To prepare tissue-mimicking phantoms, FaDu cells were incubated with EMEM media containing BPD (1 h) and ICG (24 h) in various ratios (BPD:ICG concentrations—0:5, 5:0, 5:5, and ). The cells were washed with phosphate-buffered saline and collected using trypsin. For each condition, cells were mixed with of 8% (w/v) gelatin and plated on a plain gelatin bed inside a silicone rubber spacer (13 mm diameter) in a 60-mm Petri dish. The photographs of the phantom are provided in Fig. S1 in the Supplementary Material. PAI and ultrasound (US) images were acquired using a VisualSonics LZ250 optical fiber bundle-coupled 15 MHz ultrasound transducer (bandwidth = 13 to 24 MHz, number of elements = 256, and aperture = 22.5 mm) connected to the Verasonics HF Vantage 256 system. A Q-switched, wavelength tunable laser operated at 10 Hz pulse repetition rate and 4 to 7 ns pulse width was used as the coherent light source. Light was delivered through a fiber-optic bundle focused at around 11-mm depth away from the transducer. The Vantage system and the Opotek laser were triggered using a Rigol DG 4102 signal generator at single polarity 5 V, 10 Hz square wave with 20% duty cycle (10 ms pulse width). The graphical representation of our imaging set up is shown in Fig. 1, where the tissue-mimicking sample was in the transducer imaging plane inside a Petri dish filled with deionized water for acoustic coupling between the transducer and the sample. To understand the ICG degradation in different sample combinations (with or without BPD) due to pulsed light irradiation, samples were irradiated with each wavelength (690 or 800 nm) for up to 900 s at a rate of 10 pulses per second and per pulse. PA monitoring was performed at 690 or 800 nm at every 150 s intervals. All experiments were done at ambient room temperature conditions and the data were processed using customized MATLAB codes. PA images were captured at a frame rate of 10 Hz and the final image displayed in Figs. 6(a)–6(i) was obtained by averaging four consecutive images. The images generated had lateral and axial pixel dimensions of 88 and , respectively. The PA images were compensated for the difference in laser output energy at the two wavelengths (690 and 800 nm), and the background signal (captured at 900 nm, wavelength where BPD and ICG have negligible absorption) was subtracted from the resultant image. The PA signal amplitudes from the different tissue-mimicking phantoms are displayed as a function of time in Figs. 6(j) and 6(k).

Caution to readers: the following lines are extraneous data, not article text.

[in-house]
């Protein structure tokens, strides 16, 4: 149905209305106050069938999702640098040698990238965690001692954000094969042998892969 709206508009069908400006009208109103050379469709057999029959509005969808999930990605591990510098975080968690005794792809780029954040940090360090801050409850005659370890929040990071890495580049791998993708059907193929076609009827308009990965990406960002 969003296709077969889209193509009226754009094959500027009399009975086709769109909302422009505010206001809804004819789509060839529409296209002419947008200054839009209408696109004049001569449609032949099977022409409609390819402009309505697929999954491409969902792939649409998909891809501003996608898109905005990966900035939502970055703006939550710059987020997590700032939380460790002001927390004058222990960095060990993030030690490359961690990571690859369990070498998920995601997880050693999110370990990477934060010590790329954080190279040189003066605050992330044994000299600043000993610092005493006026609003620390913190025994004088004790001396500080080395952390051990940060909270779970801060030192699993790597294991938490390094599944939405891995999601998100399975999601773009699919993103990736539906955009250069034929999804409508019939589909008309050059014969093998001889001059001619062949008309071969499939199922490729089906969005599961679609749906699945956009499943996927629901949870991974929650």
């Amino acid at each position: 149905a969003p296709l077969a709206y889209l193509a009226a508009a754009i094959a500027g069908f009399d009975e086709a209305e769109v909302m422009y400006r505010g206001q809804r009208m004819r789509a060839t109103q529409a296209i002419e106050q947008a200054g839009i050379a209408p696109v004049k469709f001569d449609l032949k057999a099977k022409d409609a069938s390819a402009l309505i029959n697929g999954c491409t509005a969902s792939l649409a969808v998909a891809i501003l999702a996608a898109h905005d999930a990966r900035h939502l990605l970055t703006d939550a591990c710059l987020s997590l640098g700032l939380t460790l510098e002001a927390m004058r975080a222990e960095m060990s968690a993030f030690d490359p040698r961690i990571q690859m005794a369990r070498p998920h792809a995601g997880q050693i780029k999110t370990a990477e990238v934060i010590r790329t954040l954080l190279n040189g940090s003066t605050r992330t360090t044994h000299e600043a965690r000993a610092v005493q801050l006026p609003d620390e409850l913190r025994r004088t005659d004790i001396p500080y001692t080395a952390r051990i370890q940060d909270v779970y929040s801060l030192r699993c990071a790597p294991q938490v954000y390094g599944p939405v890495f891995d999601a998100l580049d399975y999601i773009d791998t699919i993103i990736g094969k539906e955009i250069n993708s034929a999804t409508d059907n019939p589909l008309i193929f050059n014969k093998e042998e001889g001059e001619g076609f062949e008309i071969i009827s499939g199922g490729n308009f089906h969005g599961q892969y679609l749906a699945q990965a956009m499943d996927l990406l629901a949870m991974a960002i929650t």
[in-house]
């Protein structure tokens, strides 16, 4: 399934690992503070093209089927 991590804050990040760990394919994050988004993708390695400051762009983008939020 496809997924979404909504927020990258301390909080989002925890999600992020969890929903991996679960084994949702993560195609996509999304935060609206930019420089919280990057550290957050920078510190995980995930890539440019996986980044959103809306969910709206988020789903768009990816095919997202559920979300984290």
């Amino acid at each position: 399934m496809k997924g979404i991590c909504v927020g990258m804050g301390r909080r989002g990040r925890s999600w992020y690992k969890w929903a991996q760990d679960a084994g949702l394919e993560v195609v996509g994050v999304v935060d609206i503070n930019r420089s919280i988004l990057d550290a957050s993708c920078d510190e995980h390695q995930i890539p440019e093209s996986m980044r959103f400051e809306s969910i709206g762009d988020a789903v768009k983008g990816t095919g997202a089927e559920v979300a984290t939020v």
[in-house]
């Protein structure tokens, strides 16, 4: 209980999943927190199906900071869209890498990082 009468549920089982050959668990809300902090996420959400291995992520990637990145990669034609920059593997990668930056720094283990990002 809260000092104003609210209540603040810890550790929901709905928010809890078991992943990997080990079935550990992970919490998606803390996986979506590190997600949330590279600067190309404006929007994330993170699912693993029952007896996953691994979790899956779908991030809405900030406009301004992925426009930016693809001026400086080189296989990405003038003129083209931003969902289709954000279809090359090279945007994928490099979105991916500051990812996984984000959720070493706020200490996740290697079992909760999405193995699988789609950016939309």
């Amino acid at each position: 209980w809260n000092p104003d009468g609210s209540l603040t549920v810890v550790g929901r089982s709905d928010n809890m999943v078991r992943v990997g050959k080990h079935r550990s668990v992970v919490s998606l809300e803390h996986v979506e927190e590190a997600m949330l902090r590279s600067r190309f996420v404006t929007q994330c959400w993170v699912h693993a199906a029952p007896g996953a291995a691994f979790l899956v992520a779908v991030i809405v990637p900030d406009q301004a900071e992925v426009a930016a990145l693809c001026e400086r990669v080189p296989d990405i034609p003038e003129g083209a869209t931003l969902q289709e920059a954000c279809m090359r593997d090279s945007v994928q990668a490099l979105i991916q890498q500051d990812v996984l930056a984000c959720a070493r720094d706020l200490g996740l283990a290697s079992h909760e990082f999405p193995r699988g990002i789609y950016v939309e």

Results and Discussion
Indocyanine Green Has Minimal Impact on the Photodynamic Efficacy of Benzoporphyrin Derivative In Vitro